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  4. Slow Ride (Playing for Keeps, #1) by Cathryn Fox

Sleep tight! By Kazuo Ishiguro Because of questions like this: "How can you ask a world that has come to regard cancer as curable, how can you ask such a world to put away that cure, to go back to the dark days? By Neal Stephenson Because this story of working-class girl makes good in a gritty, segregated slum run by guys with guns in their foreheads might as well be a Quentin Tarantino flick. By Shirley Jackson Evil dressed up in its Sunday best.

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If Flannery O'Connor had written stories about whole towns rather than individuals, they would have read like this. By Margaret Atwood What if, instead of founding Facebook, Mark Zuckerberg had invented a new race of hominids and killed off the rest of us to give them a chance at survival? The social fabric that prevents us from being unbelievably horrible to one another is so thin that it's perpetually on the verge of coming undone.

Saramago shows us just how easy it would be to pull the first thread. By Haruki Murakami The soldiers had failed to finish the tigers off with a single volley. Snapping out of their trance, the soldiers pulled back on their rifle levers, ejecting spent shells, and took aim again. By Philip K. Dick Everything Philip K.

Ten Things I Wish I Knew When I Started 'Destiny 2: Forsaken'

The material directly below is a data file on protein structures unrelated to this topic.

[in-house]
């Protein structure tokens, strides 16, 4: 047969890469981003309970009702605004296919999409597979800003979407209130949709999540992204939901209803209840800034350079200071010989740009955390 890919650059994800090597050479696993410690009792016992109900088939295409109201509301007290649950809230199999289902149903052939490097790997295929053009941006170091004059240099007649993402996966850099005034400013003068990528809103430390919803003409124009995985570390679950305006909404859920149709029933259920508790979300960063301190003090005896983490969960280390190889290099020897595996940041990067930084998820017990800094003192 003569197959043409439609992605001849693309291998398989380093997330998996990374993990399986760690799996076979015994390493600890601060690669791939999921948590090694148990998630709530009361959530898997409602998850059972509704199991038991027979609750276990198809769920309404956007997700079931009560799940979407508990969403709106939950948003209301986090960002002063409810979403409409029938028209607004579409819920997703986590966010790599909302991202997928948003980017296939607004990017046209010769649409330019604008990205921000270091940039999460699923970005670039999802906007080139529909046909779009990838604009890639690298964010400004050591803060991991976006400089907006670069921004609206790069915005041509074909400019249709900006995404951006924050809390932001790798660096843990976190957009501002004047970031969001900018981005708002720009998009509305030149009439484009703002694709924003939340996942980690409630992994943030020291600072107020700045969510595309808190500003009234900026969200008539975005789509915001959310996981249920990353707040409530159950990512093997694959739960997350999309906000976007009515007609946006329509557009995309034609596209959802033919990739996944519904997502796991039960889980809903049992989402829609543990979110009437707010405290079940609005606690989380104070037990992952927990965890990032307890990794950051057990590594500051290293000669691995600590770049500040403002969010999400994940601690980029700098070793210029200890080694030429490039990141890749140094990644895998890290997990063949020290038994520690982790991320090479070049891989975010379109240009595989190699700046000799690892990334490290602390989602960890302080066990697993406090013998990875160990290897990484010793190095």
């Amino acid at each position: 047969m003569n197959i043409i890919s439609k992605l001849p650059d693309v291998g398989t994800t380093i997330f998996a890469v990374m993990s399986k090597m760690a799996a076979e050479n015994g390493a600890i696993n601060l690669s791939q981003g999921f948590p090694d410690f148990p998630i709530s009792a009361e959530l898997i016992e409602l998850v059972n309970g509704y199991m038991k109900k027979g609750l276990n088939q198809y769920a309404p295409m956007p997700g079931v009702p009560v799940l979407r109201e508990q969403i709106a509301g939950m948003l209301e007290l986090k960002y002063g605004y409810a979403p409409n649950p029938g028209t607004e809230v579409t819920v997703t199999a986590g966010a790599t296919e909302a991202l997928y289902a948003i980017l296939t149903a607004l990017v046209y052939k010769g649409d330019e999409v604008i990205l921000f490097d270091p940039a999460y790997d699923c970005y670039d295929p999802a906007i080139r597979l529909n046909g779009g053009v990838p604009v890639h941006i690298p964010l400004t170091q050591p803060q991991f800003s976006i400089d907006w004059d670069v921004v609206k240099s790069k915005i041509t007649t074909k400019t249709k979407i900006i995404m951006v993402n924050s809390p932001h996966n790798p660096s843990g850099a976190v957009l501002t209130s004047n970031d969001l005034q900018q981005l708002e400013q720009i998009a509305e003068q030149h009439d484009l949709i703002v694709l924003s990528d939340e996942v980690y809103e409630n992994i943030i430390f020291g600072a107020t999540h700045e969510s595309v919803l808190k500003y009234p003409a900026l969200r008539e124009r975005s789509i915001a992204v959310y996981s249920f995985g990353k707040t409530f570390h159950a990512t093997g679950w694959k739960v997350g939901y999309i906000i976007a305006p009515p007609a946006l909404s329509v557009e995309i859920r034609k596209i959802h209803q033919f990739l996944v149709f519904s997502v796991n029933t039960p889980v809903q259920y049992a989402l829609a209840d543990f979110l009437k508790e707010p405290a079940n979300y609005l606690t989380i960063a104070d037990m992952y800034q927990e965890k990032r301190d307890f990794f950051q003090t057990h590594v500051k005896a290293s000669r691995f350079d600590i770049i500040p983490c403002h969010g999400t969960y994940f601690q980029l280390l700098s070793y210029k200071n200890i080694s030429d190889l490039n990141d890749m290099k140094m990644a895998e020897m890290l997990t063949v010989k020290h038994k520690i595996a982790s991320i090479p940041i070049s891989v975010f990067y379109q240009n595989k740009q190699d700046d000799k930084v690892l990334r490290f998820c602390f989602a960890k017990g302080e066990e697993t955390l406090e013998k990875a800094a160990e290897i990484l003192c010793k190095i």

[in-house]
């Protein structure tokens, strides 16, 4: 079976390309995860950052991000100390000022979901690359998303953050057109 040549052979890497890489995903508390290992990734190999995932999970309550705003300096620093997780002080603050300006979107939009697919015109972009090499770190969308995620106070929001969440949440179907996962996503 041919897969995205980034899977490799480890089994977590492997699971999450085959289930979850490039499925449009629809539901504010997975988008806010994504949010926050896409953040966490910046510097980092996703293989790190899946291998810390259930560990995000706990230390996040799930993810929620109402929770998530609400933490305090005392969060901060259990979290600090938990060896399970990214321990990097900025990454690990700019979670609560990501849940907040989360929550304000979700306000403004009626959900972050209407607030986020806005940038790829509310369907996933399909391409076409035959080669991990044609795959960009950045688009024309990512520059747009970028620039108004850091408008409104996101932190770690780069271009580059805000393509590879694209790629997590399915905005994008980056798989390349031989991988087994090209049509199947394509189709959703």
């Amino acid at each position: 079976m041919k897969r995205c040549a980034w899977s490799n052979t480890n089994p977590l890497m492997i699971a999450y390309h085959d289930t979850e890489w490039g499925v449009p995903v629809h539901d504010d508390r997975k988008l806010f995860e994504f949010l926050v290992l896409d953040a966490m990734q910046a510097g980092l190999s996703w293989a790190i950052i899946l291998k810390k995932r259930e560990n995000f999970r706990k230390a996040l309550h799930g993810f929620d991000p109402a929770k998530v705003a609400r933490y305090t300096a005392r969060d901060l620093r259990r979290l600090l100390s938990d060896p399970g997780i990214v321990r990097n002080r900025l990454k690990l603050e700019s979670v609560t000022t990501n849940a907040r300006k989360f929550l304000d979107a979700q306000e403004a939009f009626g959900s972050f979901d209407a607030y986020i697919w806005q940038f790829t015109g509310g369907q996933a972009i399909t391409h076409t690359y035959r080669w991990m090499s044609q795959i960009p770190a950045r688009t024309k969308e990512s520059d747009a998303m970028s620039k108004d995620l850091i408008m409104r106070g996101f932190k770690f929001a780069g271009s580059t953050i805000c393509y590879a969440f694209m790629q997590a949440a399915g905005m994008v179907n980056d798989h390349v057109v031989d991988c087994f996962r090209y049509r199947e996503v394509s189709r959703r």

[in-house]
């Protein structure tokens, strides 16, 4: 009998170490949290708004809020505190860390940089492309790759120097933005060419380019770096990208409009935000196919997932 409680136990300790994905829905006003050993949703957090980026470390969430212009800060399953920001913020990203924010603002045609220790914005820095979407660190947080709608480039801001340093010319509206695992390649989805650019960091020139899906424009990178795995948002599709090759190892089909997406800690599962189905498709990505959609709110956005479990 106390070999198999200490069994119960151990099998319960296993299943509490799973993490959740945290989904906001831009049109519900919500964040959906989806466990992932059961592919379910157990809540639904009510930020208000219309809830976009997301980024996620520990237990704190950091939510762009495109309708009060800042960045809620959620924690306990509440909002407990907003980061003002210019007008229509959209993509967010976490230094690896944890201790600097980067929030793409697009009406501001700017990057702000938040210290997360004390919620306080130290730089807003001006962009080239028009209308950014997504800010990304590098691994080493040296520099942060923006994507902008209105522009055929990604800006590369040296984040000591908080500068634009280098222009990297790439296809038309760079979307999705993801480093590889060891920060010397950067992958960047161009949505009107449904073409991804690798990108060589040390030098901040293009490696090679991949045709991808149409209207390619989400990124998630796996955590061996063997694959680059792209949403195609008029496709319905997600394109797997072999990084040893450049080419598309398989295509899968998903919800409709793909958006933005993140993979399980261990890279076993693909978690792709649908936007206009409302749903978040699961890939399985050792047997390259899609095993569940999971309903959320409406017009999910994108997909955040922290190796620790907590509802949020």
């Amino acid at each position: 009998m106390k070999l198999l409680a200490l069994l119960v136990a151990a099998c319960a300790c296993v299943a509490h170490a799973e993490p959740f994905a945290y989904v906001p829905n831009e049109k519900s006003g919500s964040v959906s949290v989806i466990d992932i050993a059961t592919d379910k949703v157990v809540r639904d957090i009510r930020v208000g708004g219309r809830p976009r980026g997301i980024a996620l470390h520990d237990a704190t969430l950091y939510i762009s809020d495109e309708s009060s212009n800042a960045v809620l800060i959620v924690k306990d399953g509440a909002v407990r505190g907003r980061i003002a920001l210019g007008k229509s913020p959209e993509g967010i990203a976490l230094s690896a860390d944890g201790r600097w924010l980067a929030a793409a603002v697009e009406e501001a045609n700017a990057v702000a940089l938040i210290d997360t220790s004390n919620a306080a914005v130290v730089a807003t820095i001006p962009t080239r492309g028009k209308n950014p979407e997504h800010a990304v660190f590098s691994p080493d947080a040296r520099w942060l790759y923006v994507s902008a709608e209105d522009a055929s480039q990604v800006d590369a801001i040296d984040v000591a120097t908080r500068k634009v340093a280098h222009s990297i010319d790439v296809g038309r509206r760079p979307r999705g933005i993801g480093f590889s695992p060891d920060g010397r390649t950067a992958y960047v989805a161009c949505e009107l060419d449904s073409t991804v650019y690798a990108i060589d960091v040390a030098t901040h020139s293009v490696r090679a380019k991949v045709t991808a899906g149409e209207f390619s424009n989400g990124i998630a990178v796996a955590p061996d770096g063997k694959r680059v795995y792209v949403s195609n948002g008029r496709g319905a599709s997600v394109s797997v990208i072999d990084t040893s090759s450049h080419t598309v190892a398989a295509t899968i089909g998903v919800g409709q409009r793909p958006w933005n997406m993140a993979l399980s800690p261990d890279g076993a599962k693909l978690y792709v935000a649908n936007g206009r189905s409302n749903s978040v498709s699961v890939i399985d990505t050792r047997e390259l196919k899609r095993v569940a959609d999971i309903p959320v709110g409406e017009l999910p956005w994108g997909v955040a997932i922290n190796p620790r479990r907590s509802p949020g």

Dick wrote is like a bad dream and a good dream at the same time. Or a bad trip and a good trip at the same time.

Or, like, what if humans and androids were totally the same and also not the same, and the fundamental question of what makes a human human doesn't even make sense, man? Did you ever think about that? By Ursula K. Le Guin Any society that had eternal peace, free sex, and universal happiness would have to have a secret this awful. And we'd all like to think we'd be the ones who wouldn't accept it. By Kurt Vonnegut Jr. By Tom Chiarella.

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Great guy. Creative writing professor. Steals books though. In , when I was 12 years old, I stole a copy of Kurt Vonnegut's Breakfast of Champions from my aunt Betsy's mantle and read it in a day and a half. It was the first book I ever really chose, first book I really read with a greed for the ideas inside it. Best cover ever, as far as I'm concerned.